Geoff Dyer on the Charm of American Travelers

Travel Blog  •  Eva Holland  •  01.04.10 | 12:50 PM ET

The British travel writer tackles that persistent traveling stereotype, the Ugly American, in a funny and insightful New York Times story. Here’s a sample:

The archetypal American abroad is perceived as loud and crass even though actually existing American tourists are distinguished by the way they address bus drivers and bartenders as “sir” and are effusive in their thanks when any small service is rendered. We look on with some confusion at these encounters because, on the one hand, the Americans seem a bit country-bumpkinish, and, on the other, good manners are a form of sophistication.

(Via @douglasmack)


Eva Holland is co-editor of World Hum. She is a former associate editor at Up Here and Up Here Business magazines, and a contributor to Vela. She's based in Canada's Yukon territory.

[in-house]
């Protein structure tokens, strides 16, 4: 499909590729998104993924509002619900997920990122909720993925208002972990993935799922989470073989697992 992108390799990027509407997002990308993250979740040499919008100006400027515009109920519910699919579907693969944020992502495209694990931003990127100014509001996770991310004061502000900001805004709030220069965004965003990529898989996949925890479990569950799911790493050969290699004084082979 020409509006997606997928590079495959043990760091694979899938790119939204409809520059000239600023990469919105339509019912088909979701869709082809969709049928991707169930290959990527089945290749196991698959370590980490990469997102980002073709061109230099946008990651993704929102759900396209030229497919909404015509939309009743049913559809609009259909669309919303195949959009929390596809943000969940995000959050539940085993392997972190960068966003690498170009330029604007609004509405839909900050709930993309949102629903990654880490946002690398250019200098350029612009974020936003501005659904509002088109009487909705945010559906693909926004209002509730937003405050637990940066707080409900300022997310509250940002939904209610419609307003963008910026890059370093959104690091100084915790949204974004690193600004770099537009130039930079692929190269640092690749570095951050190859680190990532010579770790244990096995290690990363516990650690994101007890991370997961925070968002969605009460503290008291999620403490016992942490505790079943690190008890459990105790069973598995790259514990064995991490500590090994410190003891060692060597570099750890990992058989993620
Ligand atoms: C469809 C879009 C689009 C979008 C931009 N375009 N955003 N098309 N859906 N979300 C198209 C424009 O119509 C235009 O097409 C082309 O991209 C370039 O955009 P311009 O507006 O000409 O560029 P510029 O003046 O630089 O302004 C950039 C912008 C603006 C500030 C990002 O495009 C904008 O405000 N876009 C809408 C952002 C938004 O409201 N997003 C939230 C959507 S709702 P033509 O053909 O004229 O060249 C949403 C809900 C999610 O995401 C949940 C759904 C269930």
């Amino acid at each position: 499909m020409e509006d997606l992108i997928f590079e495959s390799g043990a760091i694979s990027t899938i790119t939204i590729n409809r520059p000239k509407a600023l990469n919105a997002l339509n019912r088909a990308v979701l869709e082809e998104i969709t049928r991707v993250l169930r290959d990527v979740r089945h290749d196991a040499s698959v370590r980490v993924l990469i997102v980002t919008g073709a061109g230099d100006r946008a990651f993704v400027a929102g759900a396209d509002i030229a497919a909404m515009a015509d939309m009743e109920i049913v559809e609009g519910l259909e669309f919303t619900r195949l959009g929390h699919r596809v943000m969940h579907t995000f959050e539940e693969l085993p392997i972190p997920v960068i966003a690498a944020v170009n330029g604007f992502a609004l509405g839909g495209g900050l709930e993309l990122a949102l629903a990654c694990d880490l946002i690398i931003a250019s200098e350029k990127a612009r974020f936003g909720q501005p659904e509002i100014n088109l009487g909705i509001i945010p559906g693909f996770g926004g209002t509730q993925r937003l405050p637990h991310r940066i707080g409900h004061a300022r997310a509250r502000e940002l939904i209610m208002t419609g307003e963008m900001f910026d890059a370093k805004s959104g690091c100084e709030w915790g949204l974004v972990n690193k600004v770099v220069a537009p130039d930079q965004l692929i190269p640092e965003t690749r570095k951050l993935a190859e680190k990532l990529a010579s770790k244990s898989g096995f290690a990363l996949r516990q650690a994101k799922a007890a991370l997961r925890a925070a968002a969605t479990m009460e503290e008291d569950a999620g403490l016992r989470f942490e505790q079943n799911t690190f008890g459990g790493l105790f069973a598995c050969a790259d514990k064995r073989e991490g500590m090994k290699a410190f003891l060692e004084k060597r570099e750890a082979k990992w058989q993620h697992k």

3 Comments for Geoff Dyer on the Charm of American Travelers

Chuck K 01.04.10 | 2:31 PM ET

The Brits have a way with words which, like their speech, is a bit subtle, a bit mellow, even a bit mumbled.  Or at least Mr. Dyer does (or, should I say MISTER DYER to shout it out since we’re not afraid of being overheard!).  A great NYT article full of truth and even charm.

Caitlin 01.04.10 | 2:57 PM ET

I must say that although I have encountered “ugly Americans” abroad, I have also encountered many charming and grateful and open-minded ones. And I’ve also encountered my fair share of misbehaving British, Australian and German travellers.

Der Senator 01.04.10 | 4:04 PM ET

I guess the grass is always greener ... on my dozens of trips to England, I have found most Brits to be charming, self-effacing and generally a distinct pleasure to be around, and much more aware that they are not the center of the universe than most of my fellow Americans.

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